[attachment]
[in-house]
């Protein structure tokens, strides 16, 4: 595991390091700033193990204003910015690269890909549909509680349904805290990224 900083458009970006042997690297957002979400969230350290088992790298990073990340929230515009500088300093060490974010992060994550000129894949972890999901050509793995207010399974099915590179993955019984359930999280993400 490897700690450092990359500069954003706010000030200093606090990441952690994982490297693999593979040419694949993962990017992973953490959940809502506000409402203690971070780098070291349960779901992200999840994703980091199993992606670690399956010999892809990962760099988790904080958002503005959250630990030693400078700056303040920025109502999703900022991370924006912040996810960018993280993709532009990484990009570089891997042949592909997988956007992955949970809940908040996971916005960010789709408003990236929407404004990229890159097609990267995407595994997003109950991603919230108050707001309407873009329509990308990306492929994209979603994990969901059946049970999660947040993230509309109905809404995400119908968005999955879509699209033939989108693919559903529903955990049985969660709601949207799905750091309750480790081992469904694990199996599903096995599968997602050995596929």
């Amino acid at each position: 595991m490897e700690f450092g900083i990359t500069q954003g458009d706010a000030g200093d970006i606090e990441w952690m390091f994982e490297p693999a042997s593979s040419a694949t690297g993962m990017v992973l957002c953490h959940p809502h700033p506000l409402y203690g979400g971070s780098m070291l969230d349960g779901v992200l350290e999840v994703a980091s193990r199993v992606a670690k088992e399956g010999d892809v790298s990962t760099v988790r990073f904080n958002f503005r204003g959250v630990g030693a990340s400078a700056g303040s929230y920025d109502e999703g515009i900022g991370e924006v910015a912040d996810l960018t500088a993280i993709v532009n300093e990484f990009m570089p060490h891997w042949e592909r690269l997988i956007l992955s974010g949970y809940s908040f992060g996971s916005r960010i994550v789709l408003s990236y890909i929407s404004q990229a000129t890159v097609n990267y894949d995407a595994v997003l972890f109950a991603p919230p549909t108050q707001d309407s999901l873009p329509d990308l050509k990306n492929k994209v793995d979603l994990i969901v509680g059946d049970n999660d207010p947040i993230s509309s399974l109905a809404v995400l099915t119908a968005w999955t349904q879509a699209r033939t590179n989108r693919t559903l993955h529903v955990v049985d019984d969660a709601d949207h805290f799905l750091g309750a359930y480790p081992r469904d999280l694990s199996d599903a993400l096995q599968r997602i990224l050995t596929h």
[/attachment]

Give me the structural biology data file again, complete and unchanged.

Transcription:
[in-house]
């Protein structure tokens, strides 16, 4: 595991390091700033193990204003910015690269890909549909509680349904805290990224 900083458009970006042997690297957002979400969230350290088992790298990073990340929230515009500088300093060490974010992060994550000129894949972890999901050509793995207010399974099915590179993955019984359930999280993400 490897700690450092990359500069954003706010000030200093606090990441952690994982490297693999593979040419694949993962990017992973953490959940809502506000409402203690971070780098070291349960779901992200999840994703980091199993992606670690399956010999892809990962760099988790904080958002503005959250630990030693400078700056303040920025109502999703900022991370924006912040996810960018993280993709532009990484990009570089891997042949592909997988956007992955949970809940908040996971916005960010789709408003990236929407404004990229890159097609990267995407595994997003109950991603919230108050707001309407873009329509990308990306492929994209979603994990969901059946049970999660947040993230509309109905809404995400119908968005999955879509699209033939989108693919559903529903955990049985969660709601949207799905750091309750480790081992469904694990199996599903096995599968997602050995596929």
């Amino acid at each position: 595991m490897e700690f450092g900083i990359t500069q954003g458009d706010a000030g200093d970006i606090e990441w952690m390091f994982e490297p693999a042997s593979s040419a694949t690297g993962m990017v992973l957002c953490h959940p809502h700033p506000l409402y203690g979400g971070s780098m070291l969230d349960g779901v992200l350290e999840v994703a980091s193990r199993v992606a670690k088992e399956g010999d892809v790298s990962t760099v988790r990073f904080n958002f503005r204003g959250v630990g030693a990340s400078a700056g303040s929230y920025d109502e999703g515009i900022g991370e924006v910015a912040d996810l960018t500088a993280i993709v532009n300093e990484f990009m570089p060490h891997w042949e592909r690269l997988i956007l992955s974010g949970y809940s908040f992060g996971s916005r960010i994550v789709l408003s990236y890909i929407s404004q990229a000129t890159v097609n990267y894949d995407a595994v997003l972890f109950a991603p919230p549909t108050q707001d309407s999901l873009p329509d990308l050509k990306n492929k994209v793995d979603l994990i969901v509680g059946d049970n999660d207010p947040i993230s509309s399974l109905a809404v995400l099915t119908a968005w999955t349904q879509a699209r033939t590179n989108r693919t559903l993955h529903v955990v049985d019984d969660a709601d949207h805290f799905l750091g309750a359930y480790p081992r469904d999280l694990s199996d599903a993400l096995q599968r997602i990224l050995t596929h």